Definitely. But I would caveat that with a "buy the whole series, not just this book". Not just because of context and continuity - but really because of character and situational depth. Atwood is a master of painting this rich post-apocalyptic world. Dunne adds the perfect pitch and tone to the characters voices. I love how Atwood doesn't miss details like the behavior of the genetically altered Crakers, the thoughts of each character in the ensemble, or the sub-storylines for each of them. At the same time, she doesn't pander or condescend to the readers' intellect with verbosity.
Atwood brilliantly spaced out their narratives in such a way that you're not feeling burned out by each thread nor confused when one storyline segways into another. The novel flows well, the pace is well-thought out, and the characters are strange, endearing and relate-able.
I you appreciate dystopian fiction, look no further than this icon. With the barrage of dystopian books being published as of late, they are no comparison to the standards of Atwood storytelling.
Did I mention that I'd recommend this book to ANYONE?
Character interactions. Toby comes into her own and is a heart wrenching delight whenever she's obliged to tell stories to the Crackers.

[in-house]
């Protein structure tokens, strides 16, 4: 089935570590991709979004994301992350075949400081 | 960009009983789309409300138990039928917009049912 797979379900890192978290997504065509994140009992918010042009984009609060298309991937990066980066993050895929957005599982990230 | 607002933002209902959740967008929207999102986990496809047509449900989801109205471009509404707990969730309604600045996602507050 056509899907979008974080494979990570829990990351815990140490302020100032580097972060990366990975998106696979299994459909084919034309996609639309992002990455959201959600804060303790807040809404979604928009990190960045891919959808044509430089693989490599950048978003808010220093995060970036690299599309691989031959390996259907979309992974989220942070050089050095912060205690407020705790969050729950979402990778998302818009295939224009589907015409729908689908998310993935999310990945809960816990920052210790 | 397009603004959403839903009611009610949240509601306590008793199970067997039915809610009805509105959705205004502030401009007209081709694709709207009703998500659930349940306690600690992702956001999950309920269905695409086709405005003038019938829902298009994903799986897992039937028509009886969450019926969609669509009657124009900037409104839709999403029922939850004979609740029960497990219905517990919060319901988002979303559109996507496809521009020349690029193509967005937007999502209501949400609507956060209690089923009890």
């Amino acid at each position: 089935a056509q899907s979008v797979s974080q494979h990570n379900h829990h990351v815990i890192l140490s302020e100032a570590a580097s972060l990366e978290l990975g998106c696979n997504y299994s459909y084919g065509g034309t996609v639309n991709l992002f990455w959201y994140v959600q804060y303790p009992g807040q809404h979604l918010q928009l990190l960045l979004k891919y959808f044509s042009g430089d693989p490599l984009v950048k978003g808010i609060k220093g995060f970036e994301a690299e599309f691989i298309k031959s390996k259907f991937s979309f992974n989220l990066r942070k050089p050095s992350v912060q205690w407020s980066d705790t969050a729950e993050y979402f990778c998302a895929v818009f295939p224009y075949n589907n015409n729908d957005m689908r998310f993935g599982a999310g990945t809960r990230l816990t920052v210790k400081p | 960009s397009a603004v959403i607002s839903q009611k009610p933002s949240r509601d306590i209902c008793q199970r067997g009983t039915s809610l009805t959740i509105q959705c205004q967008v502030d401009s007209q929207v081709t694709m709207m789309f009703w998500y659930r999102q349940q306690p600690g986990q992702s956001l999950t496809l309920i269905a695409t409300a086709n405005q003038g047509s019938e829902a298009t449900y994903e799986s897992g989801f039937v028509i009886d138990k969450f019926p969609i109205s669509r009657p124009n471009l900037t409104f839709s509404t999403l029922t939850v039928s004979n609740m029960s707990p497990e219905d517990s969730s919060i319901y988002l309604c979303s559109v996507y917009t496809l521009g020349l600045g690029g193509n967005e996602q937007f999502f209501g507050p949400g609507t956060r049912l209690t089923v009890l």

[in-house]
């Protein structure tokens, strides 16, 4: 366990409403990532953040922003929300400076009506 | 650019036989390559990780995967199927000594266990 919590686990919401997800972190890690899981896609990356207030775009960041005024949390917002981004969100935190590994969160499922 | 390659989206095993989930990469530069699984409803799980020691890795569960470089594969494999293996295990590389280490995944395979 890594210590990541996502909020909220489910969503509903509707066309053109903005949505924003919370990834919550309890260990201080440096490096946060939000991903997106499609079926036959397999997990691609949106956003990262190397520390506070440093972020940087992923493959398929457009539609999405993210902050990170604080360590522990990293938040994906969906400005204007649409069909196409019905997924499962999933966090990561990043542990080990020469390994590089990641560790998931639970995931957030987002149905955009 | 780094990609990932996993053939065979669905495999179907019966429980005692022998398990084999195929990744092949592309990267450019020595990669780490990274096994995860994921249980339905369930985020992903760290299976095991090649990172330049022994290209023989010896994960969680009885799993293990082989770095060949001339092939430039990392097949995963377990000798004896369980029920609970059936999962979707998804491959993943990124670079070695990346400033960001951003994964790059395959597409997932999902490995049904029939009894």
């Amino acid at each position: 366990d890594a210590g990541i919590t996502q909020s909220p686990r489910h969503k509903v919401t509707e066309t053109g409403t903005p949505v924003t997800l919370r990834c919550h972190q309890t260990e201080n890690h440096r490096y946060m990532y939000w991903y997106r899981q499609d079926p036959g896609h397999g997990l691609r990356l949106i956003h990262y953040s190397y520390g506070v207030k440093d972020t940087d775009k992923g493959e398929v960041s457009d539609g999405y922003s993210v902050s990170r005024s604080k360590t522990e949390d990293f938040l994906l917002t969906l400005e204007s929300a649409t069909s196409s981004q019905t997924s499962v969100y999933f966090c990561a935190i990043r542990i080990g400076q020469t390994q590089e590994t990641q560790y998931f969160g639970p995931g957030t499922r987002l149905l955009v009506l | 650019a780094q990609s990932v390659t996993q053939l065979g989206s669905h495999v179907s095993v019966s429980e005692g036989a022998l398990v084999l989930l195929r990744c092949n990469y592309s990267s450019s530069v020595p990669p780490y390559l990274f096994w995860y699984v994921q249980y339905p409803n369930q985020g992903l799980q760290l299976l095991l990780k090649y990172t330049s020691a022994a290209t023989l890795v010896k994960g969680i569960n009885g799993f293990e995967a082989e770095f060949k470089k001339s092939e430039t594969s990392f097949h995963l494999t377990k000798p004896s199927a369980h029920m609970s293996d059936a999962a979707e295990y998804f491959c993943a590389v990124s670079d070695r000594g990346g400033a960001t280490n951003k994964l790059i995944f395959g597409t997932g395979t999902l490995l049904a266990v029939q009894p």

Being able to verbalise and add emotive depth to a book that requires great specificity.
Toby. Won't ruin it for anyone, but without her, you aren't able to appreciate the other characters or the humour and frustration that is readily available whenever the Crackers appear.
yes. the depth of the storytelling was phenomenal. i came into this book believing it'd be a melodramatic epilogue of someone's life. but it wasn't. not even close. i was taken by this ornery, "i do what i want" character in zamparini. i was taken by the way in which hillenbrand told his story. truthfully, i didn't want the book to end - so i'll read it over and over.
forgiving his tormentors. wow. i couldn't have done that.
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